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What I Want Parents to Know About Letting Their Children See a Therapist

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Hearing the words “mental illness” in everyday language may not inflict any profound response, but use those words in reference to your child and now that’s a whole different ballgame.

Have you ever played a sport and had a coach, or know someone who was on a sports team? All teams have a coach, right? Coaches are socially accepted in our society. Even the most talented athletes turn to a coach for guidance in sports. However, when one turns to a psychologist or therapist for “coaching” or providing guidance with life situations, instead of sport situations, our society tends to regard it quite differently and often has negative feelings toward it. In the same aspect as a coach, therapists and psychiatrists help guide others with life situations and what they struggle with.

Although I am not a parent of a child living with mental illness, I am a daughter — daughter who lived in constant pain with an undiagnosed condition for years. Over those years, I saw firsthand the fear our society frequently has of being “labeled” with a diagnosis of a mental illness. When it comes to one’s own child, this fear holds a much more profound effect. I understand; it’s certainly not easy. I witnessed this fear in others, and I saw it in my mother.

I watched parents bring their teenagers into a counseling office, with their head down, silent, not making eye contact with anyone else in the room and not saying a word to their child. I wish I could say to these parents, “it is OK that you are here, you have nothing to be ashamed of.”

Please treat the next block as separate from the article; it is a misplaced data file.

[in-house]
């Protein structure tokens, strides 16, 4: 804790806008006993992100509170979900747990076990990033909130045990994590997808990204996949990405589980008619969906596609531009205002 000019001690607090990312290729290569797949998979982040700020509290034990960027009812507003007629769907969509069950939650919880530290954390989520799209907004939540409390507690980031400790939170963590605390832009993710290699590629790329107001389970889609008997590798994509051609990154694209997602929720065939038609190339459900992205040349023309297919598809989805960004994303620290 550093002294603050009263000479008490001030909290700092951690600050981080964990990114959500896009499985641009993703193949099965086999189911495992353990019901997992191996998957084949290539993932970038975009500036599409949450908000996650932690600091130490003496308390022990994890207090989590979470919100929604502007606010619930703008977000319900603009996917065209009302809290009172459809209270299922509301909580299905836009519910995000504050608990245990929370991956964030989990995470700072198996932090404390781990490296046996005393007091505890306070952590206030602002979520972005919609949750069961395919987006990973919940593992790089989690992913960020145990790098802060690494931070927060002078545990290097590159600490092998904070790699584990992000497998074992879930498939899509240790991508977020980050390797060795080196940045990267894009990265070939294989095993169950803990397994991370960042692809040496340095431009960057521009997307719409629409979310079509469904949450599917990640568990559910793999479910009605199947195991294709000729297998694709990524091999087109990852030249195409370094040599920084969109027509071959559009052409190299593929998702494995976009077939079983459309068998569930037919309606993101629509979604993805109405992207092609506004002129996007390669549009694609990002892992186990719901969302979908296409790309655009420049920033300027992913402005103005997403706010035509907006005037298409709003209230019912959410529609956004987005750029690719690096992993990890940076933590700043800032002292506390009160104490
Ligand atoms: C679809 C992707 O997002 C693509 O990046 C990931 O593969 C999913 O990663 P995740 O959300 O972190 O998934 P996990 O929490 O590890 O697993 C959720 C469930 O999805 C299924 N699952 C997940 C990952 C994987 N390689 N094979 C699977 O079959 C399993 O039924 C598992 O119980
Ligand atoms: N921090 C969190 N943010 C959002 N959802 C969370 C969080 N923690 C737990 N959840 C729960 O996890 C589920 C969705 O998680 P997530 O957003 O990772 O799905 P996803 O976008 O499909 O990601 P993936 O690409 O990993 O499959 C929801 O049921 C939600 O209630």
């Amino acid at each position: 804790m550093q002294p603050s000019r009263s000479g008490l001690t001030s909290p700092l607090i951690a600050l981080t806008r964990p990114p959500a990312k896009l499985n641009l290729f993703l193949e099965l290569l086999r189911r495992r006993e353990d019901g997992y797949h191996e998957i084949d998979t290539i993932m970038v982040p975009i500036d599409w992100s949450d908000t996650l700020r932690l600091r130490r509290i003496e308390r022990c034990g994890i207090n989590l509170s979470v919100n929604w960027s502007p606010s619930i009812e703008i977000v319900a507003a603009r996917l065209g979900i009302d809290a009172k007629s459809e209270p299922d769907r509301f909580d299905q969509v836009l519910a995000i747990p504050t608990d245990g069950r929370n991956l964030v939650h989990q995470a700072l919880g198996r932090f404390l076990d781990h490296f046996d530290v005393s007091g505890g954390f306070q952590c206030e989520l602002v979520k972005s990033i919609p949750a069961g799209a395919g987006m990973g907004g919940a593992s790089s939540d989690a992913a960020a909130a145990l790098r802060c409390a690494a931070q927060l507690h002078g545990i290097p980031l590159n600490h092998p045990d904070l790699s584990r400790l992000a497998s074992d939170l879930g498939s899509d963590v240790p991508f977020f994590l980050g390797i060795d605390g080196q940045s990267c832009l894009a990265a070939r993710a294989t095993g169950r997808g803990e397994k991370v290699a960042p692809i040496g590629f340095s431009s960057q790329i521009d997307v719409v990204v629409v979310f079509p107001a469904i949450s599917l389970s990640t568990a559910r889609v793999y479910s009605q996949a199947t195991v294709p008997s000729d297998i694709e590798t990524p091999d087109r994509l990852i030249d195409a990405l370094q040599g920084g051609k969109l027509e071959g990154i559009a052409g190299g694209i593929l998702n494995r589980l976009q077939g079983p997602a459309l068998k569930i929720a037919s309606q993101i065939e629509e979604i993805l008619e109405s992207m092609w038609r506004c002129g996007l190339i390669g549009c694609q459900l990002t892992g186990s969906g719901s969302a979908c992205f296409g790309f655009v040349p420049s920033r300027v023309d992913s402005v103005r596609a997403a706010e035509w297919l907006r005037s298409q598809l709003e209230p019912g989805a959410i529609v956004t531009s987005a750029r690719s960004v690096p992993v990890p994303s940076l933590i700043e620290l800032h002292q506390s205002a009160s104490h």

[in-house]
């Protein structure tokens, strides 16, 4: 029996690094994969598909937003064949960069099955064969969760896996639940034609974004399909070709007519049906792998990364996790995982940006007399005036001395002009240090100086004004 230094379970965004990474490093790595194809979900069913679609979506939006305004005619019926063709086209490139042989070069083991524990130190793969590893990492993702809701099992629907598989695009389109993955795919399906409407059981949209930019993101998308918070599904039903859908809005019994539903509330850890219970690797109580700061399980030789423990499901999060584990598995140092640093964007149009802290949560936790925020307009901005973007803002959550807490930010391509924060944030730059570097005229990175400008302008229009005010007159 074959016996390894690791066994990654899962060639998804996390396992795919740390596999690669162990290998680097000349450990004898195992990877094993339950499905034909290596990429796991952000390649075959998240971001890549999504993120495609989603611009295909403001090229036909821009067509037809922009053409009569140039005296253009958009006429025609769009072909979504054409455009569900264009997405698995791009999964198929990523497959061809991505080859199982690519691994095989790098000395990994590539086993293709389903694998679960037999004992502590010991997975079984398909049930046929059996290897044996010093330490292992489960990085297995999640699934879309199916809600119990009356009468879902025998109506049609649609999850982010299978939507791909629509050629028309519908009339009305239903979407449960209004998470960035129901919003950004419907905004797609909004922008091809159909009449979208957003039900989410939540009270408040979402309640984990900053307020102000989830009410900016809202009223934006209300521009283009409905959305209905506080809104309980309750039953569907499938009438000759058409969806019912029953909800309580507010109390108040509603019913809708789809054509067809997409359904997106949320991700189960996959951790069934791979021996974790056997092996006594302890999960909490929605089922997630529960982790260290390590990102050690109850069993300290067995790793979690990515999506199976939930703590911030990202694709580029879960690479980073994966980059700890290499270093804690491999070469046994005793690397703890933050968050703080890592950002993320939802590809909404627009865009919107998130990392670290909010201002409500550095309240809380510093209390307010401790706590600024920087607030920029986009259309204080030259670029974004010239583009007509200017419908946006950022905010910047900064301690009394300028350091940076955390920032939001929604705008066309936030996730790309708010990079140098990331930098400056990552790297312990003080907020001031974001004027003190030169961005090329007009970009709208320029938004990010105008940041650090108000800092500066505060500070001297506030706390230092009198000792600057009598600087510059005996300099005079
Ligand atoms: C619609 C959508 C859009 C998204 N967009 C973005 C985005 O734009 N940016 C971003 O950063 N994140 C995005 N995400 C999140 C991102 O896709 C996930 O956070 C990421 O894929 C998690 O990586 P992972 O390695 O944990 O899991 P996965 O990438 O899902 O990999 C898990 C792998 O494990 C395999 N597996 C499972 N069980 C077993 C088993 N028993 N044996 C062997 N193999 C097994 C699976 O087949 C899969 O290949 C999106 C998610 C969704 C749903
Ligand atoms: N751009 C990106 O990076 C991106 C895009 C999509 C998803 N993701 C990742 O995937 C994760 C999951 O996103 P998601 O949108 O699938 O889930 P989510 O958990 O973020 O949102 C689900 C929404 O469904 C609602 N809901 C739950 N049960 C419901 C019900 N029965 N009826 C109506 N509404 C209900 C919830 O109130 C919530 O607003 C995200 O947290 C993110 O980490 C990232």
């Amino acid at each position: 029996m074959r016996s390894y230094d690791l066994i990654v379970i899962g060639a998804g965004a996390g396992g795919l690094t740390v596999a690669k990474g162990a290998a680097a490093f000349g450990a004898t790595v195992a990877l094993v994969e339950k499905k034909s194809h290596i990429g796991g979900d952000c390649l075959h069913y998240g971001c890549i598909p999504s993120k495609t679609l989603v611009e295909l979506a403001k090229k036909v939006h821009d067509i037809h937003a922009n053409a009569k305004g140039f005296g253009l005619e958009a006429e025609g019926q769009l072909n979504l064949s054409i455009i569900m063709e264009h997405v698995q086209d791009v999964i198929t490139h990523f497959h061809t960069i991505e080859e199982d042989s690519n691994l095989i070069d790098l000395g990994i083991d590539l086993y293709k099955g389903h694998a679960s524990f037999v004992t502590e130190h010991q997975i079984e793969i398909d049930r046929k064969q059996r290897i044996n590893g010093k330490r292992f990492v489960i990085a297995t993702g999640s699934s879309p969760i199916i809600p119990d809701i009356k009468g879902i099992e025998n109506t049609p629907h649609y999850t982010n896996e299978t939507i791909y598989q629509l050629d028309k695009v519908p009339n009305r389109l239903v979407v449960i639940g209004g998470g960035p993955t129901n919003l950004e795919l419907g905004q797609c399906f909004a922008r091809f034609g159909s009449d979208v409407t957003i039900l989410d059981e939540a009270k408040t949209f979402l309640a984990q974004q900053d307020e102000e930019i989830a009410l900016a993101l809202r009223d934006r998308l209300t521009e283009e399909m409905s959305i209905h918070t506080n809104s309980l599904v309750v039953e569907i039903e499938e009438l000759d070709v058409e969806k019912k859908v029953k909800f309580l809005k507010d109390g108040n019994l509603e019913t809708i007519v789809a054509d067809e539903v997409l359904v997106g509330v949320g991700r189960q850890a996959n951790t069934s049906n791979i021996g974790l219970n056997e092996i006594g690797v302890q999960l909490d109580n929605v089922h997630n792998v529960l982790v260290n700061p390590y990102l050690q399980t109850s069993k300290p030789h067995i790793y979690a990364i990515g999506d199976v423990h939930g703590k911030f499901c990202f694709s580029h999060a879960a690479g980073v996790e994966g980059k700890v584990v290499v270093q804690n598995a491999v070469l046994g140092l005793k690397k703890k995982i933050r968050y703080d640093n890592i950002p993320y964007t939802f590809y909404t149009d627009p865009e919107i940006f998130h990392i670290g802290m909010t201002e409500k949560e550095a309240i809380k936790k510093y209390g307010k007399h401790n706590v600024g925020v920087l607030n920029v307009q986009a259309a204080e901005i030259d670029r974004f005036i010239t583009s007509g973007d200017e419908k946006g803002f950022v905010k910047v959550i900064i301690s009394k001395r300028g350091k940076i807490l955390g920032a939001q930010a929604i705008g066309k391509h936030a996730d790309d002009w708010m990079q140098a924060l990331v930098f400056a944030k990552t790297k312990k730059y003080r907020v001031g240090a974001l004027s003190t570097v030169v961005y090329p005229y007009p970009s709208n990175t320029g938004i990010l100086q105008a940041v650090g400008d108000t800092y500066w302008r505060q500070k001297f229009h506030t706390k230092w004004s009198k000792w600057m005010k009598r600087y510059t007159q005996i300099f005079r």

Please do not hold back from getting your child help. Please do not place blame on yourself. Please do not feel ashamed; you are not responsible.

After several years of living with chronic gastrointestinal pain, with no diagnosis, no relief and no treatment, I began looking for a therapist. The initial phone call always involved the questions: “Why are you seeking help? For what? What is your diagnosis?” Well, there was no diagnosis. I was drastically underweight, my body was not digesting solid
food, and I was living with constant gastrointestinal pain. Doctors had no answers. Most doctors saw me and immediately said, “it’s an eating disorder,” because of how I looked physically. I spent countless hours and appointments trying to convince doctors to listen to me and that it wasn’t an eating disorder. I sought someone who would listen and understand my story and offer support, since doctors were not listening or helping me. I was seeking help with any and every aspect I could get help with: the chronic pain
, living in this condition with no diagnosis or treatment, being faced with brash decisions to have my intestines removed, the daily struggles to do simple everyday tasks… the list goes on and on. I just wanted someone I could turn to for support, a different kind of support than what my family could give. I felt at this point that I had exhausted what my family could say to me. They saw me miserable and in pain every day and it was far out of their control. There wasn’t anything they said or did that helped improve my condition or how I felt on a daily basis.